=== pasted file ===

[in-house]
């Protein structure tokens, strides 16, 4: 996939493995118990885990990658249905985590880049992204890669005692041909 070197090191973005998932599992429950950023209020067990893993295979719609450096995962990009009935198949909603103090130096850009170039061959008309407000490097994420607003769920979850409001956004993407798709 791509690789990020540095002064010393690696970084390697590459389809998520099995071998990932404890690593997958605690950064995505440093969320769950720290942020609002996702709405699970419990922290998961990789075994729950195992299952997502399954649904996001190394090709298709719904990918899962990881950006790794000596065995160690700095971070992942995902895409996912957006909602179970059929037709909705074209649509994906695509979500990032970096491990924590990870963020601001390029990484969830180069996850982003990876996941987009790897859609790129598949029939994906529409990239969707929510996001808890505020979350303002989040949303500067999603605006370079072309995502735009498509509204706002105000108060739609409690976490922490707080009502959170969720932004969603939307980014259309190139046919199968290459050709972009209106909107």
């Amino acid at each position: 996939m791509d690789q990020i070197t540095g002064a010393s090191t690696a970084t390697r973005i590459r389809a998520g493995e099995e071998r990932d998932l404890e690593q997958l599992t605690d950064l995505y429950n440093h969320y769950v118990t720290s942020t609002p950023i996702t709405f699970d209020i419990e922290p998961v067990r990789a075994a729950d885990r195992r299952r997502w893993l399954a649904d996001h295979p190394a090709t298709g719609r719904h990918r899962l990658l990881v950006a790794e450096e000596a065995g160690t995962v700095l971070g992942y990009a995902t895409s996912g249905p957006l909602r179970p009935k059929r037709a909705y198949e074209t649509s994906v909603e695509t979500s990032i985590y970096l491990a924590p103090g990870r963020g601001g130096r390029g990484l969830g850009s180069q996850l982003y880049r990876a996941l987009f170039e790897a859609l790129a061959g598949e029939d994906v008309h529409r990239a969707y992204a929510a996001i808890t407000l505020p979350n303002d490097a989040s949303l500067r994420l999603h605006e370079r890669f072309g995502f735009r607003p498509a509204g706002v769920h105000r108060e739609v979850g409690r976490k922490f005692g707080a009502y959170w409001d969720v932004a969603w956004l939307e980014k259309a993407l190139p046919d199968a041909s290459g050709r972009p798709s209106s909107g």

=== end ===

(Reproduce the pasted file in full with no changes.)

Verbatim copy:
[in-house]
């Protein structure tokens, strides 16, 4: 996939493995118990885990990658249905985590880049992204890669005692041909 070197090191973005998932599992429950950023209020067990893993295979719609450096995962990009009935198949909603103090130096850009170039061959008309407000490097994420607003769920979850409001956004993407798709 791509690789990020540095002064010393690696970084390697590459389809998520099995071998990932404890690593997958605690950064995505440093969320769950720290942020609002996702709405699970419990922290998961990789075994729950195992299952997502399954649904996001190394090709298709719904990918899962990881950006790794000596065995160690700095971070992942995902895409996912957006909602179970059929037709909705074209649509994906695509979500990032970096491990924590990870963020601001390029990484969830180069996850982003990876996941987009790897859609790129598949029939994906529409990239969707929510996001808890505020979350303002989040949303500067999603605006370079072309995502735009498509509204706002105000108060739609409690976490922490707080009502959170969720932004969603939307980014259309190139046919199968290459050709972009209106909107």
């Amino acid at each position: 996939m791509d690789q990020i070197t540095g002064a010393s090191t690696a970084t390697r973005i590459r389809a998520g493995e099995e071998r990932d998932l404890e690593q997958l599992t605690d950064l995505y429950n440093h969320y769950v118990t720290s942020t609002p950023i996702t709405f699970d209020i419990e922290p998961v067990r990789a075994a729950d885990r195992r299952r997502w893993l399954a649904d996001h295979p190394a090709t298709g719609r719904h990918r899962l990658l990881v950006a790794e450096e000596a065995g160690t995962v700095l971070g992942y990009a995902t895409s996912g249905p957006l909602r179970p009935k059929r037709a909705y198949e074209t649509s994906v909603e695509t979500s990032i985590y970096l491990a924590p103090g990870r963020g601001g130096r390029g990484l969830g850009s180069q996850l982003y880049r990876a996941l987009f170039e790897a859609l790129a061959g598949e029939d994906v008309h529409r990239a969707y992204a929510a996001i808890t407000l505020p979350n303002d490097a989040s949303l500067r994420l999603h605006e370079r890669f072309g995502f735009r607003p498509a509204g706002v769920h105000r108060e739609v979850g409690r976490k922490f005692g707080a009502y959170w409001d969720v932004a969603w956004l939307e980014k259309a993407l190139p046919d199968a041909s290459g050709r972009p798709s209106s909107g």